Dictionary: RE-CEIVE' – RE-CESS'

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RE-CEIVE', v.t. [Fr. recevoir; Arm. receff; recevi; It. ricevere; Sp. recibir; Port. receber; L. recipio; re and capio, to take.]

  1. To take, as a thing offered or sent; to accept. He had the offer of a donation, but he would not receive it.
  2. To take as due or as a reward. He received the money on the day it was payable. He received ample compensation.
  3. To take or obtain from another in any manner, and either good or evil. Shall we receive good at the hand of God, and shall we not receive evil? – Job ii.
  4. To take, as a thing communicated; as, to receive a wound by a shot; to receive a disease by contagion. The idea of solidity, we receive by our touch. – Locke.
  5. To take or obtain intellectually; as, to receive an opinion or notion from others.
  6. To embrace. Receive with meekness the ingrafted word. – James i.
  7. To allow; to hold; to retain; as, a custom long received.
  8. To admit. Thou shalt guide me with thy counsel, and afterward receive me to glory. – Ps. lxxiii.
  9. To welcome; to lodge and entertain; as a guest. They kindled a fire and received us every one, because of the present rain and because of the cold. – Acts xxviii.
  10. To admit into membership or fellowship. Him that is weak in the faith, receive ye. – Rom. xiv.
  11. To take in or on; to hold; to contain. The brazen altar was too little to receive the burnt-offering. – 1 Kings viii.
  12. To be endowed with. Ye shall receive power after that the holy Spirit has come upon you. – Acts i.
  13. To take into a place or state. After the Lord had spoken to them, he was received up into heaven. – Mark xvi.
  14. To take or have as something ascribed; as, to receive praise or blame. – Rev. iv, 5.
  15. To bear with or suffer. – 2 Cor. xi.
  16. To believe in. – John i.
  17. To accept or admit officially or in an official character. The minister was received by the emperor or court.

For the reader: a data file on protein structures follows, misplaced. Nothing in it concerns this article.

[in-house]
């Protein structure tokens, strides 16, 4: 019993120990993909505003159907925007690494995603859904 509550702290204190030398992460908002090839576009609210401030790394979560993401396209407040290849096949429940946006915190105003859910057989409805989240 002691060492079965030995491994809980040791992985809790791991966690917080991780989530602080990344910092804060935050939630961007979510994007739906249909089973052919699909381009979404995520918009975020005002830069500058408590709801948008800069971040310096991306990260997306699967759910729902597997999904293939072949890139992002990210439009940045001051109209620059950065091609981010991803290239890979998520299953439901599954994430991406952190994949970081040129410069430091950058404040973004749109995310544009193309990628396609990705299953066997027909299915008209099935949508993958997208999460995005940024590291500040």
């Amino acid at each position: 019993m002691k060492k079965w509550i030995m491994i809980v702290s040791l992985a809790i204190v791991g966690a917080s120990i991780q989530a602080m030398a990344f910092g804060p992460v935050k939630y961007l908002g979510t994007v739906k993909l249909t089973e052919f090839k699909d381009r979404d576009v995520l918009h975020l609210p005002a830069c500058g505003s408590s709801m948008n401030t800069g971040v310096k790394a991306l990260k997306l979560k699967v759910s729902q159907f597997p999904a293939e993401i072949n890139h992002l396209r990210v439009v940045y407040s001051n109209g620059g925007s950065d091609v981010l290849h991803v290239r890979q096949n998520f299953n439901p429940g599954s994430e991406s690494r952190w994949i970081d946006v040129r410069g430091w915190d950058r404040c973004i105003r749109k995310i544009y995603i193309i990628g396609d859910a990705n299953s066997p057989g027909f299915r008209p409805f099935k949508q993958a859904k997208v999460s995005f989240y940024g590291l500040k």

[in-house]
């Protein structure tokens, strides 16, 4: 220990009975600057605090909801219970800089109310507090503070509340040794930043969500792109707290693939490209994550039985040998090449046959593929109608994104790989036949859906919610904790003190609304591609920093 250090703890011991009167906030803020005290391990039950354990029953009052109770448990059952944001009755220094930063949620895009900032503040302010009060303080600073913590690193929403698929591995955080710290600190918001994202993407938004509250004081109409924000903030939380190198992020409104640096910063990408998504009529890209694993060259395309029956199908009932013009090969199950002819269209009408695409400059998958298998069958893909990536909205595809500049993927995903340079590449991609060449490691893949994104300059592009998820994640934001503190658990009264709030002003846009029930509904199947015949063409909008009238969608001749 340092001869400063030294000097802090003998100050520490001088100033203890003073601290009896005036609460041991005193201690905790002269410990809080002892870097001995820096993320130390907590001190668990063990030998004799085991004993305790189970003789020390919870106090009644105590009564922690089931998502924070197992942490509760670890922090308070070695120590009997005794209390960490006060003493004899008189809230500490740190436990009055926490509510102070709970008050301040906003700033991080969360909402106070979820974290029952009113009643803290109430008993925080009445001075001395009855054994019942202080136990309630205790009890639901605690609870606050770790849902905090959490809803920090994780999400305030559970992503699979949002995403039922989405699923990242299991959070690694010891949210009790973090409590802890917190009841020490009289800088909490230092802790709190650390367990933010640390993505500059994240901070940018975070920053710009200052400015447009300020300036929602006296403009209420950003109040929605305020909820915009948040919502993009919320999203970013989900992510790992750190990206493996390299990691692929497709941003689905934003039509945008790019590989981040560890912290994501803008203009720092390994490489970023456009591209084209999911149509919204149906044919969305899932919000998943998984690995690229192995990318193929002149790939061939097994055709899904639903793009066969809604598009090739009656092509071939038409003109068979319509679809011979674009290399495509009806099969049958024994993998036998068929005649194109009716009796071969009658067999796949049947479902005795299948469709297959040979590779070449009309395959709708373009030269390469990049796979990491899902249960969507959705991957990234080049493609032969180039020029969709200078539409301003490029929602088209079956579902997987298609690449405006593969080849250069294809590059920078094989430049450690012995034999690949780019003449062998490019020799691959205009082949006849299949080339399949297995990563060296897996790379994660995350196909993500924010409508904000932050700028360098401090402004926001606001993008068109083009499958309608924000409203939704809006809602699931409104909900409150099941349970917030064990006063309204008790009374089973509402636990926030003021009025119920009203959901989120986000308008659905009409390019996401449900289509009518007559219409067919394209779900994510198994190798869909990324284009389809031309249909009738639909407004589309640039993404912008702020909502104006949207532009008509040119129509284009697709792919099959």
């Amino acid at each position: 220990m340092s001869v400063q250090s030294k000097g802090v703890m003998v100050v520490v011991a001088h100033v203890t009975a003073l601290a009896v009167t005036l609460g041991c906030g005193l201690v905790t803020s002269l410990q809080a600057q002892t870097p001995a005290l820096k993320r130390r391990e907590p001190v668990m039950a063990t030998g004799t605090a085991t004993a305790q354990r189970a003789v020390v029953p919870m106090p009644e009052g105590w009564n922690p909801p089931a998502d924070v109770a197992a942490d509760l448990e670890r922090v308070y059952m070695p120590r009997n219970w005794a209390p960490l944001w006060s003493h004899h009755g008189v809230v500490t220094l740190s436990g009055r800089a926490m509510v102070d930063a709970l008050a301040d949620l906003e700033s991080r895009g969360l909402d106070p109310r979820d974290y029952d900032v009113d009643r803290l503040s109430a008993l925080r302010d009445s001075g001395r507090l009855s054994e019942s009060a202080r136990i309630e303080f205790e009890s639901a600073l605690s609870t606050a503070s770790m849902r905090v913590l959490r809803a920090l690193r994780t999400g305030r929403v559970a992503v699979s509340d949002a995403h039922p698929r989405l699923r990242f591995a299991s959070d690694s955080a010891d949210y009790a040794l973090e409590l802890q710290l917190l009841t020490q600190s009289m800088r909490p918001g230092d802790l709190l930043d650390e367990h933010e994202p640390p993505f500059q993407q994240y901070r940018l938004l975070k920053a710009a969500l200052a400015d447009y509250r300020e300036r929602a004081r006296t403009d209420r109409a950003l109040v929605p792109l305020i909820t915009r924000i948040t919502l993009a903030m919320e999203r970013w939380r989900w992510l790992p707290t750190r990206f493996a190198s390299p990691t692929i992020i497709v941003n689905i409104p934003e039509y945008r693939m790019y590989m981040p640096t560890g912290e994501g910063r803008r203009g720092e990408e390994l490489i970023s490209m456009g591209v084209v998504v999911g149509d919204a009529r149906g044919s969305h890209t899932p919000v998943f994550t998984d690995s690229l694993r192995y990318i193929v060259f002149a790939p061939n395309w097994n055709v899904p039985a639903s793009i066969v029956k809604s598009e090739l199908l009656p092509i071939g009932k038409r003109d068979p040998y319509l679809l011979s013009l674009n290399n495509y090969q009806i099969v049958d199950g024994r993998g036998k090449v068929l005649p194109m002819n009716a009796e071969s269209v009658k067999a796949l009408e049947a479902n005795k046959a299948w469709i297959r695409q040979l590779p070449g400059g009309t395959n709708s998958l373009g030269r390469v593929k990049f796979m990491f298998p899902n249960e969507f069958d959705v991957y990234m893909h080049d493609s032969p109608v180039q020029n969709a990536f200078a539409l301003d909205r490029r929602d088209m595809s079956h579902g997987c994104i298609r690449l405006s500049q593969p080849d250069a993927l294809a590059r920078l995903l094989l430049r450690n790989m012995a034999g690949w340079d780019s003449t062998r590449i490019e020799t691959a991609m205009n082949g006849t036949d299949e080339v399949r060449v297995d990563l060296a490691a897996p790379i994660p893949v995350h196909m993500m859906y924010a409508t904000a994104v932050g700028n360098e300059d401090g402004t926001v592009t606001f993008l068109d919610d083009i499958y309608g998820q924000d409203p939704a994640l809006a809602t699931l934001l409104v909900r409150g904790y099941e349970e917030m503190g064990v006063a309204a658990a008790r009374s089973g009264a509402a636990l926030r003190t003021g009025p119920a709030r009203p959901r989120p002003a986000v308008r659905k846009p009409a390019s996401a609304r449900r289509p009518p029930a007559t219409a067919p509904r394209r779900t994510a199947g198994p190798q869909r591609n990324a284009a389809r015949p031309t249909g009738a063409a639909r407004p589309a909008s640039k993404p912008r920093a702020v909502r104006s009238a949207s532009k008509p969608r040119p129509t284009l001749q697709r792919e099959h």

18. To take stolen goods from a thief, knowing them to be stolen. – Blackstone.


Taken; accepted; admitted; embraced entertained; believed.


General allowance or belief; as, the receivedness of an opinion. – Boyle.


  1. One who takes or receives in any manner.
  2. An officer appointed to receive public money; a treasurer. – Bacon.
  3. One who takes stolen goods from a thief, knowing them to be stolen, and incurs the guilt of partaking in the crime. – Blackstone.
  4. A vessel for receiving and containing the product of distillation.
  5. The vessel of an air-pump, for containing the thing on which an experiment is to be made.
  6. One who partakes of the sacrament. – Taylor.


The act of receiving; that which is received.


Taking; accepting; admitting; embracing; believing; entertaining.

RE-CEL'E-BRATE, v.t. [re and celebrate.]

To celebrate again. – B. Jonson.


Celebrated anew.


Celebrating anew.


A renewed celebration.

RE'CEN-CY, n. [L. recens.]

  1. Newness; new state; late origin; as, the recency of wound or tumor.
  2. Lateness in time; freshness; as, the recency of a transaction.

RE-CENSE, v.t. [recens'; L. recenseo; re and censeo.]

To review; to revise. – Bentley.

RE-CEN'SION, n. [L. recensio.]

Review; examination; enumeration. – Evelyn.

RE'CENT, a. [L. recens.]

  1. New; being of late origin or existence. The ancients believed some parts of Egypt to be recent, and formed by the mud discharged into the sea by the Nile. – Woodward.
  2. Late; modern; as, great and worthy men ancient or recent. [Modern is now used.] – Bacon.
  3. Fresh; lately received; as, recent news or intelligence.
  4. Late: of late occurrence; as, a recent event or transaction.
  5. Fresh; not long dismissed, released or parted from; as Ulysses, recent from the storms. – Pope.

RE'CENT-LY, adv.

Newly; lately; freshly; not long since; as, advices recently received; a town recently built or repaired; an isle recently discovered.